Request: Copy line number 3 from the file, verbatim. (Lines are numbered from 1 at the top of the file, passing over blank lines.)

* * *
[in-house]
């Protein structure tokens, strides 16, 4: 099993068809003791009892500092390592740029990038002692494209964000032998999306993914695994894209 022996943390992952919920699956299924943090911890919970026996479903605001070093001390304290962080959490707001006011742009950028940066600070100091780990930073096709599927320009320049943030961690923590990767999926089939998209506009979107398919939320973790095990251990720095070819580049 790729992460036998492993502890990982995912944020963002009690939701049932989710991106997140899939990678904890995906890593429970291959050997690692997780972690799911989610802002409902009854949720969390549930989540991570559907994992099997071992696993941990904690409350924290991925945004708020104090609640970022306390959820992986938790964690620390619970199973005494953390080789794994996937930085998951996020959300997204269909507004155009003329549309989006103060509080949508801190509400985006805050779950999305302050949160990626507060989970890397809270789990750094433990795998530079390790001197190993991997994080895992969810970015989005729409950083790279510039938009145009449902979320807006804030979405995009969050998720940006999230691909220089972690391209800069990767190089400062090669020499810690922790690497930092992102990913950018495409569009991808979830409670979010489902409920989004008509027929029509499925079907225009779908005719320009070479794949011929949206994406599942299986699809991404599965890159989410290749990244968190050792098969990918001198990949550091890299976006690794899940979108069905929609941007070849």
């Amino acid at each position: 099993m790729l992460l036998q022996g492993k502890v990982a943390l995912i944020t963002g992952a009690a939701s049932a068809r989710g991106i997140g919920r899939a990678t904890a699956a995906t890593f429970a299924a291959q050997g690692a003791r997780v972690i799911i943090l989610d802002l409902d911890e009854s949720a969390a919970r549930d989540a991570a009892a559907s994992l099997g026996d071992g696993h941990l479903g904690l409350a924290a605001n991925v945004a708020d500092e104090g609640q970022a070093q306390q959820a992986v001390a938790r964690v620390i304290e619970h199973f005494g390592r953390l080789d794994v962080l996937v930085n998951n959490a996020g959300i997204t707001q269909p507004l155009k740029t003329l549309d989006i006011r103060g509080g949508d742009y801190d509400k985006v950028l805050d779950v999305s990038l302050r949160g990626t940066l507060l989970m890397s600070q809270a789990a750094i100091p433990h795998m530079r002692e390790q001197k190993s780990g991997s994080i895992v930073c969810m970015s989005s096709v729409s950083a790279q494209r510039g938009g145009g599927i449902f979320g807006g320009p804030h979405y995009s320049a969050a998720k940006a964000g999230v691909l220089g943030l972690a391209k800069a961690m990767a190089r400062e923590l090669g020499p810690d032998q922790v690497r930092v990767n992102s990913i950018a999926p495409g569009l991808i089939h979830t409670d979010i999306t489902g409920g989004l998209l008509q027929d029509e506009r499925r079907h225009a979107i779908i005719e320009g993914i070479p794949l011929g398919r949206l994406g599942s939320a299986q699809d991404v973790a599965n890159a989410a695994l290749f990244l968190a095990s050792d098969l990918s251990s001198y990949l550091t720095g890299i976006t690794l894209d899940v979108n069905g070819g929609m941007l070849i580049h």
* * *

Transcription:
């Amino acid at each position: 099993m790729l992460l036998q022996g492993k502890v990982a943390l995912i944020t963002g992952a009690a939701s049932a068809r989710g991106i997140g919920r899939a990678t904890a699956a995906t890593f429970a299924a291959q050997g690692a003791r997780v972690i799911i943090l989610d802002l409902d911890e009854s949720a969390a919970r549930d989540a991570a009892a559907s994992l099997g026996d071992g696993h941990l479903g904690l409350a924290a605001n991925v945004a708020d500092e104090g609640q970022a070093q306390q959820a992986v001390a938790r964690v620390i304290e619970h199973f005494g390592r953390l080789d794994v962080l996937v930085n998951n959490a996020g959300i997204t707001q269909p507004l155009k740029t003329l549309d989006i006011r103060g509080g949508d742009y801190d509400k985006v950028l805050d779950v999305s990038l302050r949160g990626t940066l507060l989970m890397s600070q809270a789990a750094i100091p433990h795998m530079r002692e390790q001197k190993s780990g991997s994080i895992v930073c969810m970015s989005s096709v729409s950083a790279q494209r510039g938009g145009g599927i449902f979320g807006g320009p804030h979405y995009s320049a969050a998720k940006a964000g999230v691909l220089g943030l972690a391209k800069a961690m990767a190089r400062e923590l090669g020499p810690d032998q922790v690497r930092v990767n992102s990913i950018a999926p495409g569009l991808i089939h979830t409670d979010i999306t489902g409920g989004l998209l008509q027929d029509e506009r499925r079907h225009a979107i779908i005719e320009g993914i070479p794949l011929g398919r949206l994406g599942s939320a299986q699809d991404v973790a599965n890159a989410a695994l290749f990244l968190a095990s050792d098969l990918s251990s001198y990949l550091t720095g890299i976006t690794l894209d899940v979108n069905g070819g929609m941007l070849i580049h």